There’s a company called Shelf Life Clothing which makes T-shirts mocking the Chief Wahoo logo, changing the caricature to a white person with blond hair and writing “Caucasians” in the Cleveland Indians script. These shirts have been around a long time — I wrote about them at my old Shysterball blog back in 2007 — but they’ve recently made the news again.
Back in June, the DJ for a Canadian group consisting of three Ojibwa Indians called A Tribe Called Red wore the shirt in some publicity photos and it led to a bit of a dustup in which people called him racist. Which is a special kind of unhinged — calling the guy wearing the shirt which critiques and satirizes racism racist — but I’ve learned to never be surprised when it comes to this stuff anymore. The dustup has died down, but the effect of it has been fun:
A hot fashion item this summer on Ontario First Nations’ reserves is a T-shirt with the lettering “Caucasians” and the grinning logo of Chief Wahoo, the much-derided mascot of the Cleveland Indians major league baseball team . . . T-shirt maker Brian Kirby of Shelf Life Clothing in Cleveland said the “Caucasians” shirt has been his most popular seller since he began making them in 2007, but interest “skyrocketed” after the Deejay NDN controversy, especially after the story hit Reddit and Facebook.
“We have had over 3,000 shares on posts about the tee in the last month, and have been working around the clock to keep up,” Kirby said.
That’s unexpected. Because I’ve been told by so many people that, in reality, no one cares about Chief Wahoo, most Indians feel “honored” by their images and iconography being appropriated by sports teams and that the politics of race and sports mascots is purely a function of liberal white guilt and pinkos like me wishing to push our agenda.
Hmm. Guess not.
With the 2017 World Baseball Classic around the corner, Team Israel has reportedly reached out to Indians second baseman Jason Kipnis, per MLB Network’s Jon Morosi. Tournament rules stipulate that a player’s roster eligibility can be achieved in one of several ways: they were born in the country in question or hold citizenship/permanent legal residence there (or are simply capable of qualifying for citizenship), or one of their parents was born in the country or holds citizenship/permanent legal residence there.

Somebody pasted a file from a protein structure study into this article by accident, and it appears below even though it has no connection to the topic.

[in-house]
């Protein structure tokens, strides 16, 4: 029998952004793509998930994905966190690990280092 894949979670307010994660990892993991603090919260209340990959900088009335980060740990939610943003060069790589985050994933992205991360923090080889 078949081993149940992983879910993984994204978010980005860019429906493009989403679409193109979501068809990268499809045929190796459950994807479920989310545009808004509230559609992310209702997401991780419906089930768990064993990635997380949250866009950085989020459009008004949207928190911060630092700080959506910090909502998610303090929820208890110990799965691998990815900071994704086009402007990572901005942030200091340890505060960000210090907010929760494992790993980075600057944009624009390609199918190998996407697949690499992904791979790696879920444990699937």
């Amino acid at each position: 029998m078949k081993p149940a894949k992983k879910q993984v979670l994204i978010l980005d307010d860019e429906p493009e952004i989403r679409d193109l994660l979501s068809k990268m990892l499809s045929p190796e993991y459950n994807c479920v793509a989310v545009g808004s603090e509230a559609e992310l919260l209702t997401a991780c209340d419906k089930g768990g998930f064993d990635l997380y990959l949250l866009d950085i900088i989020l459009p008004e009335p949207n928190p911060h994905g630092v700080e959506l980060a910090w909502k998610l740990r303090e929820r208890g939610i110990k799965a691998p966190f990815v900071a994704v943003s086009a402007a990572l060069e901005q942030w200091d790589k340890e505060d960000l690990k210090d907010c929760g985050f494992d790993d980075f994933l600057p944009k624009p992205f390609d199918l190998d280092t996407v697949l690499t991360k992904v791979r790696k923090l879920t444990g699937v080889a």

For Kipnis, it’s the latter. Kipnis’ father, Mark Kipnis, is Jewish. That gives Kipnis the status he needs to suit up for Team Israel, despite the fact that he is a practicing Roman Catholic. He has yet to confirm or deny his participation in the competition.
Fifteen players have confirmed for Team Israel so far, including Mets’ infielder/outfielder Ty Kelly and free agents Sam Fuld, Nate Freiman, Jason Marquis and Jeremy Bleich. Per MLB.com’s Chad Thornburg, eight minor leaguers will also appear for the team. Like Kipnis, at least three other major leaguers are eligible for Team Israel’s roster but have yet to accept or decline involvement in the WBC: Dodgers center fielder Joc Pederson, Mariners infielder/outfielder Danny Valencia and free agent left-hander Craig Breslow.
Free agent first baseman James Loney has reportedly signed a minor league deal with the Rangers, per FanRag Sports’ Jon Heyman. The deal includes an invite to spring training and a $1 million salary if he makes the major league roster in 2017.
Loney picked up a one-year stint and starting role with the Mets in 2016, slashing .265/.307/.397 with nine home runs in 336 PA. While his numbers were down a hair from the .280/.322/.357 batting line he produced with the Rays in 2015, he provided the Mets with a necessary, if underwhelming upgrade over an injured Lucas Duda through most of the season.
The 32-year-old infielder is expected to have some competition at first base, with at least five other candidates in the mix: Jurickson Profar, Ronald Guzman, Ryan Rua, Joey Gallo and Josh Hamilton. Rumor has it that the team is planning on platooning Rua and Profar in 2017, barring any impressive breakouts or injuries during spring training, though Loney could still provide the club with some veteran depth and a decent left-handed bat off the bench.